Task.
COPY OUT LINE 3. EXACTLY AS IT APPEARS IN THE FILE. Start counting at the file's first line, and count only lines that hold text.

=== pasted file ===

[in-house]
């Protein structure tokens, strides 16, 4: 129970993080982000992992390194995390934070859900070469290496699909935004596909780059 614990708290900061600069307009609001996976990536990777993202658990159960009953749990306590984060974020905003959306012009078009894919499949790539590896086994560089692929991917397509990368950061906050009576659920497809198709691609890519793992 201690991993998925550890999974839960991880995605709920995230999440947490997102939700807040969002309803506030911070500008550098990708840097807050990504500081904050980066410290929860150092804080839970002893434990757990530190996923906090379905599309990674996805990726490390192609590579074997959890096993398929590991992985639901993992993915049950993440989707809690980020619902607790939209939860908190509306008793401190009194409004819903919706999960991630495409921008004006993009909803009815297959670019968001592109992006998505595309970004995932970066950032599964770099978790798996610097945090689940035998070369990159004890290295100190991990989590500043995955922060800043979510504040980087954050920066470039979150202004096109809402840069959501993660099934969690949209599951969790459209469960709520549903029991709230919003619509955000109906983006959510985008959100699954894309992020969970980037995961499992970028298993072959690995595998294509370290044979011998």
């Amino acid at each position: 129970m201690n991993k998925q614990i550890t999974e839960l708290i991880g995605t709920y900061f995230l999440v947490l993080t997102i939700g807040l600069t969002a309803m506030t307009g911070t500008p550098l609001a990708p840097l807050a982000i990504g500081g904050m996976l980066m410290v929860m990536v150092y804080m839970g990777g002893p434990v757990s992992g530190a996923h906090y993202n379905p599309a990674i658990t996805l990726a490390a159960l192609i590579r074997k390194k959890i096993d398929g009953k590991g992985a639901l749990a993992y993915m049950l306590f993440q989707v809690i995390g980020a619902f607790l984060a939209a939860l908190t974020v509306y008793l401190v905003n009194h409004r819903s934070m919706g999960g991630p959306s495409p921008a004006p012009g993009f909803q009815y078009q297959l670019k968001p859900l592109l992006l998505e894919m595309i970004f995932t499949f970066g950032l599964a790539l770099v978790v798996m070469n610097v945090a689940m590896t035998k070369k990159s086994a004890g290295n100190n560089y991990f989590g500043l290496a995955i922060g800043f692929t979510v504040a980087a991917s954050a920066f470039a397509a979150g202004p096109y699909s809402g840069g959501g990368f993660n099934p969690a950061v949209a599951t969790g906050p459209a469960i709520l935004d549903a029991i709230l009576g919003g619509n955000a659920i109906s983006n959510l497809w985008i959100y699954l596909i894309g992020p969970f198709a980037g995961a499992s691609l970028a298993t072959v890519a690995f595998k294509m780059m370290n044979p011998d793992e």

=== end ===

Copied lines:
């Amino acid at each position: 129970m201690n991993k998925q614990i550890t999974e839960l708290i991880g995605t709920y900061f995230l999440v947490l993080t997102i939700g807040l600069t969002a309803m506030t307009g911070t500008p550098l609001a990708p840097l807050a982000i990504g500081g904050m996976l980066m410290v929860m990536v150092y804080m839970g990777g002893p434990v757990s992992g530190a996923h906090y993202n379905p599309a990674i658990t996805l990726a490390a159960l192609i590579r074997k390194k959890i096993d398929g009953k590991g992985a639901l749990a993992y993915m049950l306590f993440q989707v809690i995390g980020a619902f607790l984060a939209a939860l908190t974020v509306y008793l401190v905003n009194h409004r819903s934070m919706g999960g991630p959306s495409p921008a004006p012009g993009f909803q009815y078009q297959l670019k968001p859900l592109l992006l998505e894919m595309i970004f995932t499949f970066g950032l599964a790539l770099v978790v798996m070469n610097v945090a689940m590896t035998k070369k990159s086994a004890g290295n100190n560089y991990f989590g500043l290496a995955i922060g800043f692929t979510v504040a980087a991917s954050a920066f470039a397509a979150g202004p096109y699909s809402g840069g959501g990368f993660n099934p969690a950061v949209a599951t969790g906050p459209a469960i709520l935004d549903a029991i709230l009576g919003g619509n955000a659920i109906s983006n959510l497809w985008i959100y699954l596909i894309g992020p969970f198709a980037g995961a499992s691609l970028a298993t072959v890519a690995f595998k294509m780059m370290n044979p011998d793992e």